At high-level discussion, UN officials highlight costs of corruption on societies

Secretary-General Ban Ki-moon speaks at the closing of the ECOSOC panel discussion. UN Photo/Rick Bajornas

9 July 2012 – At a high-level panel discussion on accountability and transparency, United Nations officials today highlighted the costs that corruption has on societies, and called on countries to forge partnerships to combat this issue.

“Corruption hampers the ability of nations to prosper and grow,” Secretary-General Ban Ki-moon said at the closing of the panel discussion, at UN Headquarters in New York. “Neither peace, development nor human rights can flourish in an atmosphere of corruption.”

Organized by the Economic and Social Council (ECOSOC), the ECOSOC 2012 High Level Panel on ‘Accountability, Transparency and Sustainable Development: Turning Challenges into Opportunities’ sought to spotlight the negative consequences that corruption and lack of transparency can have on sustainable development, while giving participants the opportunity to exchange views on innovative approaches and partnerships in combating the issue.

“Last year, corruption prevented 30 per cent of all development assistance from reaching its final destination. This translates into bridges, hospitals and schools that were never built, and people living without the benefit of these services,” Mr. Ban said. “This is a failure of accountability and transparency. We cannot let it persist.”

Addressing the opening of the discussion earlier Monday, the Deputy Secretary-General, Jan Eliasson, had described corruption as a threat to sustainable development and the “moral fibre of societies.”

“The work against corruption is even more important in weak and fragile countries – some just emerging from conflict – where the rule of law and institutions are still vulnerable,” he added, stressing that it is vital that governments include anti-corruption measures in all national development programmes.

The High Level Panel also promoted a renewed commitment for the ratification or accession to the UN Convention against Corruption by countries that have not yet done so. The Convention is the first legally binding global anti-corruption instrument – it obliges States to prevent and criminalize corruption, promote international cooperation, recover stolen assets and improve technical assistance and information exchange.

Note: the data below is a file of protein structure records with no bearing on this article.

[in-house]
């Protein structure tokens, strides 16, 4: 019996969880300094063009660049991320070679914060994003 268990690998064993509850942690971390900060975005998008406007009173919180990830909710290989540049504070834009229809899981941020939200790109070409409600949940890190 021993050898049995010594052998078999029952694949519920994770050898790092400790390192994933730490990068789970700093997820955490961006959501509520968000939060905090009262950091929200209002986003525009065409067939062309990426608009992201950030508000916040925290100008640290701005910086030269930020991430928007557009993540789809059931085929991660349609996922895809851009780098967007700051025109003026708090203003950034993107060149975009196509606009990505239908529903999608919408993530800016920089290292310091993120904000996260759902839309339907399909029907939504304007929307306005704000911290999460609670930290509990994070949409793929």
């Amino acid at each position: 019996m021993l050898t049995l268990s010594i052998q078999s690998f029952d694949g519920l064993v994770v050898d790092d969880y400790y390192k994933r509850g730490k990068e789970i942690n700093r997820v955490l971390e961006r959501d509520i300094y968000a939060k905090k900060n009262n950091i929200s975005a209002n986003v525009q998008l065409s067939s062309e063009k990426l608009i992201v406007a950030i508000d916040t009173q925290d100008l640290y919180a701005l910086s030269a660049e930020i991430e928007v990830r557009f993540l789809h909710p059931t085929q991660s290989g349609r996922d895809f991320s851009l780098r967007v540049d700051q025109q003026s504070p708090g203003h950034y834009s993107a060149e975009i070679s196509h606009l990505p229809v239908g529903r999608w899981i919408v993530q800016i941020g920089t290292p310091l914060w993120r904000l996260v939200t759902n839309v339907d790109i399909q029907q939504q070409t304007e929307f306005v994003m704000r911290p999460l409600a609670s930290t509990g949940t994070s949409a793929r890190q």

“Today’s special event has highlighted the important role of accountability and transparency and their impact on development. Our debate has shown that, if we are to successfully promote accountability and transparency, a comprehensive and multidisciplinary approach is required,” said ECOSOC’s President, Miloš Koterec.

He added, “I once again urge every State to join the Convention and to add their own voices to the groundswell of countries seeking to promote accountability and transparency.”

The Panel discussion was part of ECOSOC’s high-level segment, which began last Monday and concludes today. A founding UN Charter body, ECOSOC is the venue where issues concerning the world’s economic, social and environmental challenges are discussed and debated, and policy recommendations made.

More than 500 delegates, including government ministers and heads of civil society groups, international institutions and the private sector, attended the Council’s high-level segment, which focussed on boosting productive capacity, strengthening development cooperation and creating decent, sustainable work.

ECOSOC will now hold its operational activities segment and humanitarian affairs segment, before concluding on 27 July.

The 54-member Council coordinates the work of the 14 UN specialized agencies, ten functional commissions and five regional commissions, receives reports from ten UN funds and programmes and issues policy recommendations to the UN system, as well as to Member States. It meets every year, alternating between New York and Geneva.


News Tracker: past stories on this issue

ECOSOC to tackle global jobs crisis during next week’s high-level segment

Related Stories




In-depth Interviews